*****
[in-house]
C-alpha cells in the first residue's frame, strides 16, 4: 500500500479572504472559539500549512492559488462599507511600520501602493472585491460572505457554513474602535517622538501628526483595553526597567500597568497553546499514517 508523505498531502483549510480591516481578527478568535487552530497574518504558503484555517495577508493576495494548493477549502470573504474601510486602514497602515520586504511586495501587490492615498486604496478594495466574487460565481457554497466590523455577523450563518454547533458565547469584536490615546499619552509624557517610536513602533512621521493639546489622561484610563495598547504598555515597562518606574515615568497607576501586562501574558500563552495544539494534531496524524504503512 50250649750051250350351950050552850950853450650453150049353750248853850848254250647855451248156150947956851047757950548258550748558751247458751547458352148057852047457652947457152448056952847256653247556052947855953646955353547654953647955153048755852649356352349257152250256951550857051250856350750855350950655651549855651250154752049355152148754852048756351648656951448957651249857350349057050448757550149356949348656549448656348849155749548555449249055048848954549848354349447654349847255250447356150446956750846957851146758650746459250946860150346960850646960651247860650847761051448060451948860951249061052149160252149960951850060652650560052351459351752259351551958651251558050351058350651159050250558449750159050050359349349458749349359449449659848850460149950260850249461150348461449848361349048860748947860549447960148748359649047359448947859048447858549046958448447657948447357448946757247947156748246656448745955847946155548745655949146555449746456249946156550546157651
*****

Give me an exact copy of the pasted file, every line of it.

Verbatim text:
[in-house]
C-alpha cells in the first residue's frame, strides 16, 4: 500500500479572504472559539500549512492559488462599507511600520501602493472585491460572505457554513474602535517622538501628526483595553526597567500597568497553546499514517 508523505498531502483549510480591516481578527478568535487552530497574518504558503484555517495577508493576495494548493477549502470573504474601510486602514497602515520586504511586495501587490492615498486604496478594495466574487460565481457554497466590523455577523450563518454547533458565547469584536490615546499619552509624557517610536513602533512621521493639546489622561484610563495598547504598555515597562518606574515615568497607576501586562501574558500563552495544539494534531496524524504503512 50250649750051250350351950050552850950853450650453150049353750248853850848254250647855451248156150947956851047757950548258550748558751247458751547458352148057852047457652947457152448056952847256653247556052947855953646955353547654953647955153048755852649356352349257152250256951550857051250856350750855350950655651549855651250154752049355152148754852048756351648656951448957651249857350349057050448757550149356949348656549448656348849155749548555449249055048848954549848354349447654349847255250447356150446956750846957851146758650746459250946860150346960850646960651247860650847761051448060451948860951249061052149160252149960951850060652650560052351459351752259351551958651251558050351058350651159050250558449750159050050359349349458749349359449449659848850460149950260850249461150348461449848361349048860748947860549447960148748359649047359448947859048447858549046958448447657948447357448946757247947156748246656448745955847946155548745655949146555449746456249946156550546157651